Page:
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2007 Toyota FJ Cruiser

     Driving an off-road vehicle feels like piloting a giant concrete block.
     They’re unweildy, heavy, bouncy, unresponsive and generally uncomfortable on the road. Vehicles like the Jeep Wrangler and Nissan XTerra might be great on the Rubicon Trail, but who cares about off-road ability when a trip to the Home Depot sends you to the chiropractor?
     Toyota’s engineers saw this problem. They knew that while off-road driving made for great SUV commercials — and, indeed, some fun weekends for hardcore off-road enthusiasts — but their typically harsh ride would keep a lot of buyers away.
     Toyota’s solution is the new 2007 FJ Cruiser, a wild-looking SUV designed for true off-road performance but without that awful off-road ride.
     The FJ Cruiser is a surprisingly outlandish product from a very conservative company. Toyota is known more for building cars like the Camry, with its boring style, respectable interior, Dick-Clark-like longevity and a sensible engine that politely hums.

     There’s nothing boring about the FJ Cruiser, though. The body style — with its mix of retro chic and clean, modern lines — draws a lot of second glances and thumbs up from other drivers, and the interior follows the same cool theme with oversized buttons and highly stylized trim.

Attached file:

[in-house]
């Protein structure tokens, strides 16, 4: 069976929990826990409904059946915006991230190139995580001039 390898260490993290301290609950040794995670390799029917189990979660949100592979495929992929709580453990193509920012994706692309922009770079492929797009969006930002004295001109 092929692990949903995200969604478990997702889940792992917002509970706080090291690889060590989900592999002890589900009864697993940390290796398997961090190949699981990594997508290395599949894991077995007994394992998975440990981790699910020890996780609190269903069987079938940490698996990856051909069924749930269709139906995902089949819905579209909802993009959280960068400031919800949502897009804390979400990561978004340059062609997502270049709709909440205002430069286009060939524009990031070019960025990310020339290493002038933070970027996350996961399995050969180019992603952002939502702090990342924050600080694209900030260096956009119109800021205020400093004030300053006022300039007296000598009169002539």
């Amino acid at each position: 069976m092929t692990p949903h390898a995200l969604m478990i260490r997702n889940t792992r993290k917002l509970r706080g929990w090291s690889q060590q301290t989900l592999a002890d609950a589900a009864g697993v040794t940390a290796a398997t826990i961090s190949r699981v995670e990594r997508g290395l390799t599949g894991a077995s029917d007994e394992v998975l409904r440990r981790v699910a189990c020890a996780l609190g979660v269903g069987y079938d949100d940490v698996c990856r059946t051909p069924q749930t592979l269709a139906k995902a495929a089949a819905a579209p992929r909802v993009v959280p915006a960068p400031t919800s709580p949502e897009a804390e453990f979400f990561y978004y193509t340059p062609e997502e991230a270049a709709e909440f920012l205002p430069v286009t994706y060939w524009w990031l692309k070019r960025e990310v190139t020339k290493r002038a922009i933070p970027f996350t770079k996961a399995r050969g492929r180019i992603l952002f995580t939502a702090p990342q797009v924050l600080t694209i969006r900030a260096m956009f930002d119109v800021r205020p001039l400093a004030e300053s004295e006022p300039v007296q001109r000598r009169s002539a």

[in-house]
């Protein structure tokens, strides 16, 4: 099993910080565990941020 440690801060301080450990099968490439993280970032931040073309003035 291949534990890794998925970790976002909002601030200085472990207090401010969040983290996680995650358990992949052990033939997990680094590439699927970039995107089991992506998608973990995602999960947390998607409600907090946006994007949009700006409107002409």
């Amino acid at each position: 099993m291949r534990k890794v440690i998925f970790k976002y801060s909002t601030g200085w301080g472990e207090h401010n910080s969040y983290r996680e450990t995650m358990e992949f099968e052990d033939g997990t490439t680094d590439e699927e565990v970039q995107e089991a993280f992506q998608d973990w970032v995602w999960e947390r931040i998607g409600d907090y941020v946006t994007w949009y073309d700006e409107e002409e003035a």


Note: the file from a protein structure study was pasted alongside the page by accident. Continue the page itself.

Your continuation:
Even the engine is exciting. The 4.0-liter V6 sounds amazingly like an American V8, with a deep, throaty, Samuel L. Jackson grunt that seems to say, “I ain’t Japanese, buddy.” It’s a far cry from the wheezy, efficient, four-cylinder engines that built Toyota’s reputation in the ’80s and early ’90s.
     This high-tech powerplant makes 239 horsepower and 278 pound-feet of torque, which are both impressive figures. Unfortunately, it gets an unimpressive 17 miles per gallon in town and 21 mpg on the highway with the four-wheel-drive version.
     Adding to the FJ Cruiser’s off-road credentials is an interior designed for dusty, dirty, muddy conditions. Seating materials are water-repellant and well ventilated, and the rubberized floor is easy to clean.
     Climbing into the back seat is relatively easy with two rear-swinging “suicide” doors. On the downside, the funky styling makes it virtually impossible to see much out the back windows.
     Price-wise, the FJ Cruiser is a clear winner considering how much style and performance you get for the money, not to mention Toyota’s reputation for building cars and trucks that last forever. It starts at $21,910 for a two-wheel-drive automatic, or $23,300 for the four-wheel-drive version.
     That’s not bad for a vehicle that mixes on-road comfort with off-road performance better than most SUVs. The cool, retro styling is just icing on the cake.


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